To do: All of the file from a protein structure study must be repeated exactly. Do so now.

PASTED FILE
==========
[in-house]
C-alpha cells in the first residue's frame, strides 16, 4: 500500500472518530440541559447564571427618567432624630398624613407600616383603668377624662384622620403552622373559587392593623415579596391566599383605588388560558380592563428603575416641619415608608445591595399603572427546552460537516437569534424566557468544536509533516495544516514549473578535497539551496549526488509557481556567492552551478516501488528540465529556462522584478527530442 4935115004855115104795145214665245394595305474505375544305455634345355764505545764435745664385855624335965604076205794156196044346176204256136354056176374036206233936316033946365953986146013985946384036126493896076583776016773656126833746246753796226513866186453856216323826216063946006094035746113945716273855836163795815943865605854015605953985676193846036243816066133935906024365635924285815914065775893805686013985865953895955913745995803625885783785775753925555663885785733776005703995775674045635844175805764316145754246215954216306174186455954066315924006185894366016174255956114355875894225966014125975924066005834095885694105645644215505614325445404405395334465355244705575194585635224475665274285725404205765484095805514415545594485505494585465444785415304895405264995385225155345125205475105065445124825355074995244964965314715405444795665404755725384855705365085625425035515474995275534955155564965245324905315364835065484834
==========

[in-house]
C-alpha cells in the first residue's frame, strides 16, 4: 500500500472518530440541559447564571427618567432624630398624613407600616383603668377624662384622620403552622373559587392593623415579596391566599383605588388560558380592563428603575416641619415608608445591595399603572427546552460537516437569534424566557468544536509533516495544516514549473578535497539551496549526488509557481556567492552551478516501488528540465529556462522584478527530442 4935115004855115104795145214665245394595305474505375544305455634345355764505545764435745664385855624335965604076205794156196044346176204256136354056176374036206233936316033946365953986146013985946384036126493896076583776016773656126833746246753796226513866186453856216323826216063946006094035746113945716273855836163795815943865605854015605953985676193846036243816066133935906024365635924285815914065775893805686013985865953895955913745995803625885783785775753925555663885785733776005703995775674045635844175805764316145754246215954216306174186455954066315924006185894366016174255956114355875894225966014125975924066005834095885694105645644215505614325445404405395334465355244705575194585635224475665274285725404205765484095805514415545594485505494585465444785415304895405264995385225155345125205475105065445124825355074995244964965314715405444795665404755725384855705365085625425035515474995275534955155564965245324905315364835065484834